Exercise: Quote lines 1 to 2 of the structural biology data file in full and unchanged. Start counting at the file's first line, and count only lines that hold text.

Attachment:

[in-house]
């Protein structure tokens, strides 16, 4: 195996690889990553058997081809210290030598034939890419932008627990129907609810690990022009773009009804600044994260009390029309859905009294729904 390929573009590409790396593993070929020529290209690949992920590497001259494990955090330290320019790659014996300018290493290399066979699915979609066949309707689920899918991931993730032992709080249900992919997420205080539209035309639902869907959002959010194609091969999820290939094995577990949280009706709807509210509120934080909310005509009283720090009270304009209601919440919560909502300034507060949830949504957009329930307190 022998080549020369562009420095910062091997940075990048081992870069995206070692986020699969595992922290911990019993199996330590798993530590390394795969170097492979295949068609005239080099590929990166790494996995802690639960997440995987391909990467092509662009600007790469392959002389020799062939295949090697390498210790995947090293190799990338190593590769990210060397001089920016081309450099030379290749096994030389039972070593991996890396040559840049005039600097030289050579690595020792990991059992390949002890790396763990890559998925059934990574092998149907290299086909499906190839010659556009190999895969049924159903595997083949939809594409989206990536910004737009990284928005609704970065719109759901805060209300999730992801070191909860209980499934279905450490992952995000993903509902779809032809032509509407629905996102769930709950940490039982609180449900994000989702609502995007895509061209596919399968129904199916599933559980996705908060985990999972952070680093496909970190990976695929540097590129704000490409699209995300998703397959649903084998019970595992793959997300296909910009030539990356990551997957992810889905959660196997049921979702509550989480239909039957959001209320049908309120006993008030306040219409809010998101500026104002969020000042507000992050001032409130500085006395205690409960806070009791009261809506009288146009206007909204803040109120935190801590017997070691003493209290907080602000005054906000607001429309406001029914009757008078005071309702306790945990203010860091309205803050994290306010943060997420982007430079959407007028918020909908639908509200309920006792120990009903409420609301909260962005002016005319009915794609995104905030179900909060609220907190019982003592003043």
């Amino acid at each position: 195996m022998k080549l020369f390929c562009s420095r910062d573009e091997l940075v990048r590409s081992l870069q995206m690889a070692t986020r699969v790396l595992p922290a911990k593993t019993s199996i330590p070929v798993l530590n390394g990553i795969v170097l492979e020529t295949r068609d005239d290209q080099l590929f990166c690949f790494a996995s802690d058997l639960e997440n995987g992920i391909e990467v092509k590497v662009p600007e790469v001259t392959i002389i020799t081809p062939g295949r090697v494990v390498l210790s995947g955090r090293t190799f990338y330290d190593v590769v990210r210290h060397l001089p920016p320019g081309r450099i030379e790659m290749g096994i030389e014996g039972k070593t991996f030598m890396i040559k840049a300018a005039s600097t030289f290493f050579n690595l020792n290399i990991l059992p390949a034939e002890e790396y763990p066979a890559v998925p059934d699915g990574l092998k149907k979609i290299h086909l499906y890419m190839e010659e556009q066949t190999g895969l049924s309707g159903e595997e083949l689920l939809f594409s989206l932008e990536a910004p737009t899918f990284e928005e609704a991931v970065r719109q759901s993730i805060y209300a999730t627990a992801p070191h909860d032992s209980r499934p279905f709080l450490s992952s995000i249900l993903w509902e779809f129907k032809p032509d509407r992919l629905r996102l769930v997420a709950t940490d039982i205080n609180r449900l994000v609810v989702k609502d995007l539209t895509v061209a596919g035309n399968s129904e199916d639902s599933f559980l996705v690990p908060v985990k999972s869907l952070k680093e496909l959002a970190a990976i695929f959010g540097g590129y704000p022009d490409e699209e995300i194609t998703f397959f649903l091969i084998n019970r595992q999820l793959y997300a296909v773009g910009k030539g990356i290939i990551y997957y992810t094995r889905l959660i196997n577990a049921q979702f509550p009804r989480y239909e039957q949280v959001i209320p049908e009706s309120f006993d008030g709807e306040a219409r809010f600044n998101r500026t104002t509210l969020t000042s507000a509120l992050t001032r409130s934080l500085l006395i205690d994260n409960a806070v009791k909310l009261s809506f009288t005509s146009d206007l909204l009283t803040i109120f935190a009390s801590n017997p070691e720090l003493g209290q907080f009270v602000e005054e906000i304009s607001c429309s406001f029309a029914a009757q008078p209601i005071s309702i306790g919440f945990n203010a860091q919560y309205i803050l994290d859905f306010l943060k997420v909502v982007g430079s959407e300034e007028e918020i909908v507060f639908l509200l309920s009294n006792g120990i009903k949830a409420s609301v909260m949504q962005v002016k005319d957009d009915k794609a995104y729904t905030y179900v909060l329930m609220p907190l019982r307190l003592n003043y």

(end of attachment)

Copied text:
[in-house]
């Protein structure tokens, strides 16, 4: 195996690889990553058997081809210290030598034939890419932008627990129907609810690990022009773009009804600044994260009390029309859905009294729904 390929573009590409790396593993070929020529290209690949992920590497001259494990955090330290320019790659014996300018290493290399066979699915979609066949309707689920899918991931993730032992709080249900992919997420205080539209035309639902869907959002959010194609091969999820290939094995577990949280009706709807509210509120934080909310005509009283720090009270304009209601919440919560909502300034507060949830949504957009329930307190 022998080549020369562009420095910062091997940075990048081992870069995206070692986020699969595992922290911990019993199996330590798993530590390394795969170097492979295949068609005239080099590929990166790494996995802690639960997440995987391909990467092509662009600007790469392959002389020799062939295949090697390498210790995947090293190799990338190593590769990210060397001089920016081309450099030379290749096994030389039972070593991996890396040559840049005039600097030289050579690595020792990991059992390949002890790396763990890559998925059934990574092998149907290299086909499906190839010659556009190999895969049924159903595997083949939809594409989206990536910004737009990284928005609704970065719109759901805060209300999730992801070191909860209980499934279905450490992952995000993903509902779809032809032509509407629905996102769930709950940490039982609180449900994000989702609502995007895509061209596919399968129904199916599933559980996705908060985990999972952070680093496909970190990976695929540097590129704000490409699209995300998703397959649903084998019970595992793959997300296909910009030539990356990551997957992810889905959660196997049921979702509550989480239909039957959001209320049908309120006993008030306040219409809010998101500026104002969020000042507000992050001032409130500085006395205690409960806070009791009261809506009288146009206007909204803040109120935190801590017997070691003493209290907080602000005054906000607001429309406001029914009757008078005071309702306790945990203010860091309205803050994290306010943060997420982007430079959407007028918020909908639908509200309920006792120990009903409420609301909260962005002016005319009915794609995104905030179900909060609220907190019982003592003043």